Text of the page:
This may be in part because genetic counselors do not make this link explicit to their clients. In her study of the effects of prenatal diagnosis on the dynamics of pregnancy, Barbara Katz Rothman found that, while genetic counselors might presume that selective abortion would follow the detection of an anomaly, rarely did they offer any information about actual abortion procedures. Indeed, some did not even include a discussion of abortion in the first counseling session.(4) Furthermore, they do not provide information favorable to children with special needs.

Even when birth defects and abortions are explicitly discussed, couples seem to “deny this possibility, and when faced with the reality, react as though they were hearing for the first time that birth defects can occur.”(5) The pregnant woman and her partner often simply do not link this outcome to prenatal diagnosis.

Sequelae of Genetic Termination of Pregnancy

Despite the shock and grief they may experience upon hearing the news of a fetal anomaly, the pregnant woman and her partner are usually urged to make the decision to terminate quickly.(6) Behind this urgency is the physician’s desire to avoid complications of “late” terminations of pregnancy.

Because of the delays involved in amniocentesis, abortions may occur in the second and even third trimesters of pregnancy. In health care settings, the issue of such late abortions has raised ethical and legal questions.(7) In one early study, most of the terminations occurred within 72 hours of the woman receiving the news of the abnormality.(8) This hardly allows enough time for the couple to become informed about parenting children born with that anomaly and thus consider carrying on with the pregnancy.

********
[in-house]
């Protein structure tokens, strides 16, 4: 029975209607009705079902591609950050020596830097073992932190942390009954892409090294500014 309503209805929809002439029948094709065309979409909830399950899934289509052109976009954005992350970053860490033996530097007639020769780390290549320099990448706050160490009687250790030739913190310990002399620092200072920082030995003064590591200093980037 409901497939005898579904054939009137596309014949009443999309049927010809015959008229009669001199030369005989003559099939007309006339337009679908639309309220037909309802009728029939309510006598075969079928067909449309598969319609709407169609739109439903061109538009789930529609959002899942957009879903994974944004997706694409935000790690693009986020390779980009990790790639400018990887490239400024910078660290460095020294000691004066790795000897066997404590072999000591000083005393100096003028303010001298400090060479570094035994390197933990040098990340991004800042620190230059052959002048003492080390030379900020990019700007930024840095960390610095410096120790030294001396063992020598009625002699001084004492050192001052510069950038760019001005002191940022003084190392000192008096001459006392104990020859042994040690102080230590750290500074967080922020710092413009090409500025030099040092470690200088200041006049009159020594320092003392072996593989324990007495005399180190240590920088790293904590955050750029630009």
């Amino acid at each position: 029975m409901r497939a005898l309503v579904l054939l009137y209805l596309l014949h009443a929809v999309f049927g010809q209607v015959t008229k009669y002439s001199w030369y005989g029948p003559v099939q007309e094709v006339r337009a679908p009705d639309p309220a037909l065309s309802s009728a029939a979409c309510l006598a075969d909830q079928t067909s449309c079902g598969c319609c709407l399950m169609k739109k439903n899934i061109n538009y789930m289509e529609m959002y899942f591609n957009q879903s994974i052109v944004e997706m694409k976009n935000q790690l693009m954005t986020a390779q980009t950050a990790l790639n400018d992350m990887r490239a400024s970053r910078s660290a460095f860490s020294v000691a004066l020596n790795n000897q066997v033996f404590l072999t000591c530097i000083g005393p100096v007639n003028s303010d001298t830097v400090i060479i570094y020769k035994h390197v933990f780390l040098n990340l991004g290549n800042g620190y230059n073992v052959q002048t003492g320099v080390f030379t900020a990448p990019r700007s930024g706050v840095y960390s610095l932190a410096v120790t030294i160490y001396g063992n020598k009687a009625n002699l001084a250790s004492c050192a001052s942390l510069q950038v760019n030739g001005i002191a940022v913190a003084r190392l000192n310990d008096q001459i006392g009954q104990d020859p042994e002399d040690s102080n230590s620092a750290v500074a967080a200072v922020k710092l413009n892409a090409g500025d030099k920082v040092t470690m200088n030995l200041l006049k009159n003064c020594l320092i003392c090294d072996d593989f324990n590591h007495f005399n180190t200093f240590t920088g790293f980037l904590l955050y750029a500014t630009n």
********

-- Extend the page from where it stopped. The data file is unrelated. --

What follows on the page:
While couples may not be completely aware of the physical aspects of genetic abortions, they usually know even less about the accompanying and subsequent psychological and emotional distress of the procedure.(9) In interviews conducted by two research teams, all of the study subjects found the pregnancy termination to be a traumatic experience.(10)

“Terminating a pregnancy because of a major fetal malformation is often a shattering experience, and time for adjustment may be prolonged.”(11) This is true for both “early” as well as “late” genetic abortions.(12) Indeed, there may be instances in which an early abortion may present more difficulties than a later abortion. One study subject reported this to be so because “there was no fetus to see and hold” after an early termination.(13) “It is possible that the ‘privacy’ of first trimester prenatal diagnosis and selective [genetic] abortion may actually increase the unresolved ‘disenfranchised’ grief since so few people know about the person’s loss.”(14)

Researchers offer various explanations for this phenomenon. In almost all cases, pregnancies terminated for genetic anomalies were pregnancies in which maternal attachment had begun,(15) even as women may have hoped to avoid such attachment.(16) Many of the women choosing or urged to undergo prenatal diagnosis were older and, as some authors speculate, the pregnancy may have been seen to be one of a declining number of opportunities to have a child.(17) As well, unlike a miscarriage, a genetic termination occurs because the woman chooses or consents to it. According to one study, “genetic abortions are especially poignant because the parents take an active part in the baby’s death.”(18)